Occupational stress-related disorder is not only a capricious disease that pertain to health and well-being of individuals. In terms of sick leave, stress-related disorders result in lower productivity and absenteeism from work. Both of which is associated with a substantial financial cost for society [1, 2, 3]. WHO has been named stress the “Health Epidemic of the 21st Century” and estimated it to cost American Businesses up to $300 billion a year .
Occupational stress research has typically been characterized by employing self-reports methods as the primary outcome metric. However, self-report measures are potentially vulnerable to bias due to a range of factors, including social desirability or response style. Specifically, previous studies suggest that people apply different strategies when completing self-report surveys, which run the risk of producing differences in scores between participants that reflects influences other than item content. This might affect the validity of the causal conclusions for variables in question as it may not be clear precisely which properties is being measured [5, 6, 7].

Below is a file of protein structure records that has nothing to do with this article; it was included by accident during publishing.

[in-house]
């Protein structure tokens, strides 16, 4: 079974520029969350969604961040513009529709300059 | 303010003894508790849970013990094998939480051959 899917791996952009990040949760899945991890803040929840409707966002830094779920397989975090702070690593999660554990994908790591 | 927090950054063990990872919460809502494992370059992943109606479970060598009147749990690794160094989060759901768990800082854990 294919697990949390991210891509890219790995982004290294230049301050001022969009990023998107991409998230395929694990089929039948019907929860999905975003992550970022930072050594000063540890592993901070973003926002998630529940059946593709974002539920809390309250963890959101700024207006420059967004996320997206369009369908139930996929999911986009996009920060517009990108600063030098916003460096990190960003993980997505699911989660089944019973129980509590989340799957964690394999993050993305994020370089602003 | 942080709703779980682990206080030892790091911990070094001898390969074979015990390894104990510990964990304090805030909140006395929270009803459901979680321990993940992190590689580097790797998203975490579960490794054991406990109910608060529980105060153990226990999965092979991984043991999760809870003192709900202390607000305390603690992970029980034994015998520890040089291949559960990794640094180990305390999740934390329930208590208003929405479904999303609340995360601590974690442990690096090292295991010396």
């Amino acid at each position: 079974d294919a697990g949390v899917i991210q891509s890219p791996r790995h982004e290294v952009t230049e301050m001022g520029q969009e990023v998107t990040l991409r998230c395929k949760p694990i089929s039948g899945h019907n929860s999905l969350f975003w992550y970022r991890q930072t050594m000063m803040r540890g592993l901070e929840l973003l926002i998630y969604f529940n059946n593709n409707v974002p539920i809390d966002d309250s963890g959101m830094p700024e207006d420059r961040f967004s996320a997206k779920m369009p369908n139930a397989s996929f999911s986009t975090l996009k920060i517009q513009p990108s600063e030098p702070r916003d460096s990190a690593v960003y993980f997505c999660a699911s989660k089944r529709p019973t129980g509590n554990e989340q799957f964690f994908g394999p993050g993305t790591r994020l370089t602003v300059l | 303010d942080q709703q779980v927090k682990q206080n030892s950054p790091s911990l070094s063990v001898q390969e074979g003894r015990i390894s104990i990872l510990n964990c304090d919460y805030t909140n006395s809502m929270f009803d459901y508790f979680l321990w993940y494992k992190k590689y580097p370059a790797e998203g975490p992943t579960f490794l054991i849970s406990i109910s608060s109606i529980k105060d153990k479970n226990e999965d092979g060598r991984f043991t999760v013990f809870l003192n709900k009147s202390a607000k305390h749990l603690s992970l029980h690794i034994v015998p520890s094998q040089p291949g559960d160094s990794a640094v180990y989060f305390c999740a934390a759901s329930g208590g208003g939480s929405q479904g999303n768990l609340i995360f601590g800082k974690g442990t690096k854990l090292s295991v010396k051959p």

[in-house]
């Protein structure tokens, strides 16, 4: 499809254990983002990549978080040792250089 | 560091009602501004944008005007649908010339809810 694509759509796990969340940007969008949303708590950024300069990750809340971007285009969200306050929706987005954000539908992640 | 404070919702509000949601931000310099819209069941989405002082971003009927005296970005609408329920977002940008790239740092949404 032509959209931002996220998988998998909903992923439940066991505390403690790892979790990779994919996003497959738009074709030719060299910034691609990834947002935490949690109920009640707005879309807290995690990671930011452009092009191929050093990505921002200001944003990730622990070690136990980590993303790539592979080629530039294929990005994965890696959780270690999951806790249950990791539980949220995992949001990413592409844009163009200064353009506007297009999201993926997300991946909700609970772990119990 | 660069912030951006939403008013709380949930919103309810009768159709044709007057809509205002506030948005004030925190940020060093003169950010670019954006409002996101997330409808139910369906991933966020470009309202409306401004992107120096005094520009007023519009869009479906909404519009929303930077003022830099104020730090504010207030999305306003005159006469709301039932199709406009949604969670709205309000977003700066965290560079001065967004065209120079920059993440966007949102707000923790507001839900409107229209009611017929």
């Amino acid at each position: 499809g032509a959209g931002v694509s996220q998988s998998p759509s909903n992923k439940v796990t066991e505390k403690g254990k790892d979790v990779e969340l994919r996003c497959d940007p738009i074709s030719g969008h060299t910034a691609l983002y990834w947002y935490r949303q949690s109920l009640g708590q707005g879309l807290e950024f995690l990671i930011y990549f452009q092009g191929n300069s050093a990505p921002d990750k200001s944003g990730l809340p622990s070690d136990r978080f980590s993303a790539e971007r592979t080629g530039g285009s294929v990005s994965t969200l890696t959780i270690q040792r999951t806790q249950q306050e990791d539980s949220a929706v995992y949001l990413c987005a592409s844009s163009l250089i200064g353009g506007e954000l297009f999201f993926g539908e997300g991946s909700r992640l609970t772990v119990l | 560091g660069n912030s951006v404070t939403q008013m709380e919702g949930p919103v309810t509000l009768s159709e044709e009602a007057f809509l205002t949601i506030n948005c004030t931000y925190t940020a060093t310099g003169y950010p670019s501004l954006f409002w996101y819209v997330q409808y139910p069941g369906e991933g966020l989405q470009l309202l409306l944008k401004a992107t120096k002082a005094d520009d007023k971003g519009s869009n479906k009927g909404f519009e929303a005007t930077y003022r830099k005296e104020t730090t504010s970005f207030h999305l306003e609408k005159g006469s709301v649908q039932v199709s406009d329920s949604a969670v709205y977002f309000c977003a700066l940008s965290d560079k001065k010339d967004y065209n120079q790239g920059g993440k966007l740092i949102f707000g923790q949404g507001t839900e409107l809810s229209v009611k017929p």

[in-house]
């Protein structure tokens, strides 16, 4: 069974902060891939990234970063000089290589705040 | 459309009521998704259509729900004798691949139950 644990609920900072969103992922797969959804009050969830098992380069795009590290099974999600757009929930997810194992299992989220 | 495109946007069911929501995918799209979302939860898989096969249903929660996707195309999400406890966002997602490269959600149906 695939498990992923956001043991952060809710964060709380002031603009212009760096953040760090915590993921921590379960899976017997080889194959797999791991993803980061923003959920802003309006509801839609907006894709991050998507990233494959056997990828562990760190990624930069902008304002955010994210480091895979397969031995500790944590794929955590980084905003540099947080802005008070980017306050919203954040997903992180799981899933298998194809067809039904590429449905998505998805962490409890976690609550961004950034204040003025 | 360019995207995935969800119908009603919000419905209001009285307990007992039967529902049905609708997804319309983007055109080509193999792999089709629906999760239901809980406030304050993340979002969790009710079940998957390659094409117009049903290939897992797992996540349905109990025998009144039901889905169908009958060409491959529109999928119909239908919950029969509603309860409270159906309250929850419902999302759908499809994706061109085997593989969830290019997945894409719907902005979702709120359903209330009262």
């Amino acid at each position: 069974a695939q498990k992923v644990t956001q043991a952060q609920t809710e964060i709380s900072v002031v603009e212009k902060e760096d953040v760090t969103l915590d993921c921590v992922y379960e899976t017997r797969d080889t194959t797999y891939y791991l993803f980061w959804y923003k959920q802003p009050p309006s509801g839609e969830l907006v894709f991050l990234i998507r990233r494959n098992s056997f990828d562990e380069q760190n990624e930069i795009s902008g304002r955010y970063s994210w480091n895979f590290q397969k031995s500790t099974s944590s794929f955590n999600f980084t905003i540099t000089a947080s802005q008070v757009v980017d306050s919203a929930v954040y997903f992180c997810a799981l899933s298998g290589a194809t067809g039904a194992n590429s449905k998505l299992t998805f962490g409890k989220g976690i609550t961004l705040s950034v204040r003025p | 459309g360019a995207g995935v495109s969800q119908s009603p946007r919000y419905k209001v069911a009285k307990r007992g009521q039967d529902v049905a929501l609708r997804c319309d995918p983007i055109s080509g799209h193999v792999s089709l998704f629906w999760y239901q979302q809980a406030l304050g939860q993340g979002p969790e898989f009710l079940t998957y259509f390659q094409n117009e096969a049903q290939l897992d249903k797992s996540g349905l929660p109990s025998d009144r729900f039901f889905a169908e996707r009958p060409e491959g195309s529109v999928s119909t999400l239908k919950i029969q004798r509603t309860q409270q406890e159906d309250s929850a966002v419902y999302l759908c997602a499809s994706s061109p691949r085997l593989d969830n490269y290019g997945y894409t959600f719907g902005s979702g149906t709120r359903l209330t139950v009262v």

1.1 Lab-based metrics vs app-based metrics
In the domain of occupational mental health there seems to be a need for reformulation of the current reliance on self-reports which provide an impetus to develop other approaches . An alternative approach is to employ research methods using lab-based neuropsychological experimental paradigms, which of course have the textbooks of scientific methodology to lean on in terms of allowing for increased control of the variables of interest. However, such an approach profoundly lacks and changes the ecological validity of carrying out research into occupational stress in larger trials and real-world designs such as the workplace. Instead, assessment of occupational stress in the workplace may be strengthened using novel approaches by adopting insights from the field of crowdsourcing whereby there is a reliance on smartphone data [9; 10; 11]. In the nascent field of crowdsourcing, there has recently been attempts at collecting task performance from neuro-psychological experimental paradigms that has been reformulated into small games outside of laboratory settings. Such studies have demonstrated have replicated data collected in well-controlled laboratory studies in experimental tasks from a range of experimental tasks including working memory (i.e. n-back tasks) and go/no-go tasks to mention a few [9, 12, 13, 14, 15, 16, 17, 18, 19].